Pianist and composer Heloísa Fernandes was born in the city of Presidente Prudente in the state of São Paulo, Brazil, and took up the piano at age five. She went on to study with Paulo Gori and Gilberto Tinetti, with whom she cultivated her taste for classical music, and graduated with degrees in piano performance from the Conservatório Dramático e Musical de São Paulo, in conducting from the Centro de Estudos Tom Jobim, and in composition from the University of São Paulo. Her repertoire focuses on instrumental interpretations of popular Brazilian music.
In 2001, she was one of five finalists in Brazil’s leading musical competition – the Prêmio Visa de Música Brasileira – recognition that brought her to national attention. And in 2005 she released her premiere recording – Fruto – on Brazil’s Maritaca label, with repertoire of her own compositions as well as her arrangements of works by Pixinguinha and Caetano Veloso. Her musical collaborators included some of Brazil’s finest musicians – percussionists Naná Vasconcelos, bassist Zeca Assumpcão, and musical director Gil Jardim. In 2008, she made her international debut to critical acclaim at Spoleto Festival USA in Charleston, South Carolina.
For the next phase of her composing work, Fernandes organized the project Melodias do Brasil – Identidade e Transformação. Over the course of twelve months, she studied the research of Mário de Andrade and his colleagues, who had documented Brazilian folkloric melodies in the years 1936 to 1938. They transcribed melodies from all parts of the country, and published 570 of them in Melodias Registradas por Meios Não-Mecânicos in 1946, the first edited material about folklore in Brazil.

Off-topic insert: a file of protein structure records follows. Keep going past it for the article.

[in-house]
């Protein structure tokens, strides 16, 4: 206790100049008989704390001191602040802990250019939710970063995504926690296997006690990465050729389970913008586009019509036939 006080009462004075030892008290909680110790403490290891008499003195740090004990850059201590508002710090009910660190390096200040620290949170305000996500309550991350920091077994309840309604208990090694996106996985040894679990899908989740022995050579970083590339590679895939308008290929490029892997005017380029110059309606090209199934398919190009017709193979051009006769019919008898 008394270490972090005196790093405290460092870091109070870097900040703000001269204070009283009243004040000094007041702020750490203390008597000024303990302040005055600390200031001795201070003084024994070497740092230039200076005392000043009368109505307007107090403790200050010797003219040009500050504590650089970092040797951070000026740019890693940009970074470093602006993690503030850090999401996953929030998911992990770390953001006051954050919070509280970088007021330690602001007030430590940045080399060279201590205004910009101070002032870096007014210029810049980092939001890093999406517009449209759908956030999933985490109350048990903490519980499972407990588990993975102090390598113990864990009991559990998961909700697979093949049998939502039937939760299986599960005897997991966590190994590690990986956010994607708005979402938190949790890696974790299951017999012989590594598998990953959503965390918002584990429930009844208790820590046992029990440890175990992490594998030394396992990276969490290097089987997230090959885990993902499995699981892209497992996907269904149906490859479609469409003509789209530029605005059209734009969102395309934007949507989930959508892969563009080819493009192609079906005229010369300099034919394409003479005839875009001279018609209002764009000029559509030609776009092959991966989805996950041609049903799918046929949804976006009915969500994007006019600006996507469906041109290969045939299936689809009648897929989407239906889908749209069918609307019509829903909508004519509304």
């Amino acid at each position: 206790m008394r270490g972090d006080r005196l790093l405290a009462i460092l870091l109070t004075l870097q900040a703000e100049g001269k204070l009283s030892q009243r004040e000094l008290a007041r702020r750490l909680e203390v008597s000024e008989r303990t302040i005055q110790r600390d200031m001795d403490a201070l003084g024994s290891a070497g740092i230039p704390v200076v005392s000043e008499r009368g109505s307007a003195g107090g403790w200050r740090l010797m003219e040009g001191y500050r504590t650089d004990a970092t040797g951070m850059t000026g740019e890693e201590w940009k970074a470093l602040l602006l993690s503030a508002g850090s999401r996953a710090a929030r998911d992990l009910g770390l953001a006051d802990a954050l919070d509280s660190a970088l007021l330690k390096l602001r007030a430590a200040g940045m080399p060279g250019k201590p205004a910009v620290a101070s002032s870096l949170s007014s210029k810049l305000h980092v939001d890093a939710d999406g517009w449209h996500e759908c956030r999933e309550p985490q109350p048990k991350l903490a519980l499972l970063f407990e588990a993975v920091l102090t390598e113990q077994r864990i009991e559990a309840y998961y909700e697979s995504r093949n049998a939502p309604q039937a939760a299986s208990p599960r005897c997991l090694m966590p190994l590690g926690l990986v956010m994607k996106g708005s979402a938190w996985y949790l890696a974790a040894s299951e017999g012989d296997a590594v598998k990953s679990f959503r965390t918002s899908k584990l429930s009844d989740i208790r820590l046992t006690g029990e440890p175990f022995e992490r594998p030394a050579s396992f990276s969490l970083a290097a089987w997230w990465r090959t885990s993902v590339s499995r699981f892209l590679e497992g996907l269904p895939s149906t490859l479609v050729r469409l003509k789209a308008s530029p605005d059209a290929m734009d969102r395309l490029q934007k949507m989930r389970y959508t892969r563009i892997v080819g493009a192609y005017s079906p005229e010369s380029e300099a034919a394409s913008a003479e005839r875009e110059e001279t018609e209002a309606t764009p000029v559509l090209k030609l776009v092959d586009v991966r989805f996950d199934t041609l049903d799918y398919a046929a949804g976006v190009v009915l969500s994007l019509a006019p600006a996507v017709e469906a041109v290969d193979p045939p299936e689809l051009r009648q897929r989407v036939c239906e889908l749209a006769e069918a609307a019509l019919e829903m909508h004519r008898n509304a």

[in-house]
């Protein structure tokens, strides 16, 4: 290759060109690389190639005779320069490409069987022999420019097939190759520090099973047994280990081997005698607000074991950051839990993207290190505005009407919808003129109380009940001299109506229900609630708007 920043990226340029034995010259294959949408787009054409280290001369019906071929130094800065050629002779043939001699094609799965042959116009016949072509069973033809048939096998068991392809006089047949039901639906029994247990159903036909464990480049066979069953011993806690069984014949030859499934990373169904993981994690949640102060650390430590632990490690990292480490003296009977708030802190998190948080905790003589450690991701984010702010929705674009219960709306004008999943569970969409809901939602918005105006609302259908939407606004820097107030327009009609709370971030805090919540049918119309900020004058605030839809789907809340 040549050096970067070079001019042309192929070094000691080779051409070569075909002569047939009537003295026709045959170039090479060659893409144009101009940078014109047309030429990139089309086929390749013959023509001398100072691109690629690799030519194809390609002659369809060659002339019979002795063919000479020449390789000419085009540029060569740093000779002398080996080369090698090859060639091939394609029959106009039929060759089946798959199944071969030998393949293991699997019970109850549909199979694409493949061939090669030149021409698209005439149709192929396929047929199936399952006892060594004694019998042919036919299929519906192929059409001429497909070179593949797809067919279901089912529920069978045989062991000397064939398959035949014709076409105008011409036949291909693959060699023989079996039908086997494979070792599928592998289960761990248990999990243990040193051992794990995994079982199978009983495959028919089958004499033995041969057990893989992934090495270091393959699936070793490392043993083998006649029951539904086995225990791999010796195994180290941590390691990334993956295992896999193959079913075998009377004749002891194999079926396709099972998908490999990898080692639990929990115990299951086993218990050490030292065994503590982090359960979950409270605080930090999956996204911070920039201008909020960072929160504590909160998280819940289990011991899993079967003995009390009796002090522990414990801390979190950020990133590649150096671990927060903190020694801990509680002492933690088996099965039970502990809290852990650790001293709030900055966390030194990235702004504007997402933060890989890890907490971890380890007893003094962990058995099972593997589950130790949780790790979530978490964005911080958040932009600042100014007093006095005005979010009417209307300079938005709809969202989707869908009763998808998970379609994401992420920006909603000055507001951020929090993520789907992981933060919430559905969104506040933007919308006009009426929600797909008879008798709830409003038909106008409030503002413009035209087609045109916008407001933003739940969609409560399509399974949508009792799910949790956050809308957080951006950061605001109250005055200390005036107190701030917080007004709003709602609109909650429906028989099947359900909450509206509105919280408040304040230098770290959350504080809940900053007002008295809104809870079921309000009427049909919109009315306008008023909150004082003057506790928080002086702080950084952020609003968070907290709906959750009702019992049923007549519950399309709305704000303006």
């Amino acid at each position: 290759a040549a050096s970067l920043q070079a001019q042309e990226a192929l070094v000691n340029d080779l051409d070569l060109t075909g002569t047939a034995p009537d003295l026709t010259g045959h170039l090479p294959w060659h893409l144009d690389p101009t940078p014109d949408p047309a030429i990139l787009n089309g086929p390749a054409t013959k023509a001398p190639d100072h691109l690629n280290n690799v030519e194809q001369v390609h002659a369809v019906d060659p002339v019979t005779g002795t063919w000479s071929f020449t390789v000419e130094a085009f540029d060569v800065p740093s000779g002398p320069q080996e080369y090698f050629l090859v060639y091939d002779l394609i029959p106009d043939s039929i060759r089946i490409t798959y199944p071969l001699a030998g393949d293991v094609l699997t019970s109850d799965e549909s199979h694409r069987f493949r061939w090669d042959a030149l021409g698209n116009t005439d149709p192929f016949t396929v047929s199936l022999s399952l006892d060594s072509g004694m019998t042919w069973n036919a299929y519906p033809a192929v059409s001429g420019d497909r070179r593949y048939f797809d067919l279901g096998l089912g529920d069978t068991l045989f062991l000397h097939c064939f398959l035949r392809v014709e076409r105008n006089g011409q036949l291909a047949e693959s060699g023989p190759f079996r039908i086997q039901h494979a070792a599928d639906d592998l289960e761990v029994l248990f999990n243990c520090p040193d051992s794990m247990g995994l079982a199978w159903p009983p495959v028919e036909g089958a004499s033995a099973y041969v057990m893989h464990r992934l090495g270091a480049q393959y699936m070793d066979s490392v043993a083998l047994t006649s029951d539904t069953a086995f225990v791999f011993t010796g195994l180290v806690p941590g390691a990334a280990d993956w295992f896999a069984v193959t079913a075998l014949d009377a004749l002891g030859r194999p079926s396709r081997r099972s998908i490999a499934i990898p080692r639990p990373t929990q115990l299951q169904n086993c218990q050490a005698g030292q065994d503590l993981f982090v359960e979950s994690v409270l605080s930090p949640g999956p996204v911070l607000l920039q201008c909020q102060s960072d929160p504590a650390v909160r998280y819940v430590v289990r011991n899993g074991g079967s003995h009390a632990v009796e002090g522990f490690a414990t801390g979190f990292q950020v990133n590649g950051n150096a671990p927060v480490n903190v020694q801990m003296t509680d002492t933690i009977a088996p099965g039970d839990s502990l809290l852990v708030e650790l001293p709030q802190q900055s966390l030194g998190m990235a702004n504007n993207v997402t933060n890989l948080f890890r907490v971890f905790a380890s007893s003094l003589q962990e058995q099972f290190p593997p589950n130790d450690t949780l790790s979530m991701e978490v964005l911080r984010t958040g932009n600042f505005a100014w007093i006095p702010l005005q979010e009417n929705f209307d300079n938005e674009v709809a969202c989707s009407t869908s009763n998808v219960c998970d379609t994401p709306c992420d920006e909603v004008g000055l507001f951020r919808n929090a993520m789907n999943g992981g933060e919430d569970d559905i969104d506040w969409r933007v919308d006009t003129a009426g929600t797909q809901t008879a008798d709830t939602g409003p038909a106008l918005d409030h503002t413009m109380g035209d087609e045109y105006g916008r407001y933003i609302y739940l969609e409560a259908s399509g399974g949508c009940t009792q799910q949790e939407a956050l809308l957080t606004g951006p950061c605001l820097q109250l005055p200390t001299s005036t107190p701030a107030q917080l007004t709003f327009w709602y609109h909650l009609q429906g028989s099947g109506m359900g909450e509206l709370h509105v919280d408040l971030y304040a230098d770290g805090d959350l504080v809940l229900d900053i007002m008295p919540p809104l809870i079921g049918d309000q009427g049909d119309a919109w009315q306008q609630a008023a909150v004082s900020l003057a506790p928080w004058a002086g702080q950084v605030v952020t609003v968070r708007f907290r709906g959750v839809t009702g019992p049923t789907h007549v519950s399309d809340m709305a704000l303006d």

Andrade believed that Brazilian composers could find the soul of Brazil in the melodies of its people, and that these melodies could be inspirations to create new works. His collection included candomblé, maracatú, cateretê, samba, toada, and many more. Fernandes chose a group of these melodies to be the spirits of new compositions. Their transformation into new works surprise people because they are not typical of the way Brazilian folklore is handled by today’s musicians. Rather than emulating their strong colors, pulse, and rhythms, Fernandes created a delicate and introspective world.
Arranged, performed, and recorded with her colleagues Zeca Assumpção (double bass) and Ari Colares (percussion), this collection was released as the CD Candeias, and presented by the trio on concert stages in Brazil and in Braga, Portugal, where the trio made its European debut. Fernandes emerged from these twelve months of intense and solitary study with an important contribution to Brazilian music, and an invigorated desire to compose more works in the days ahead.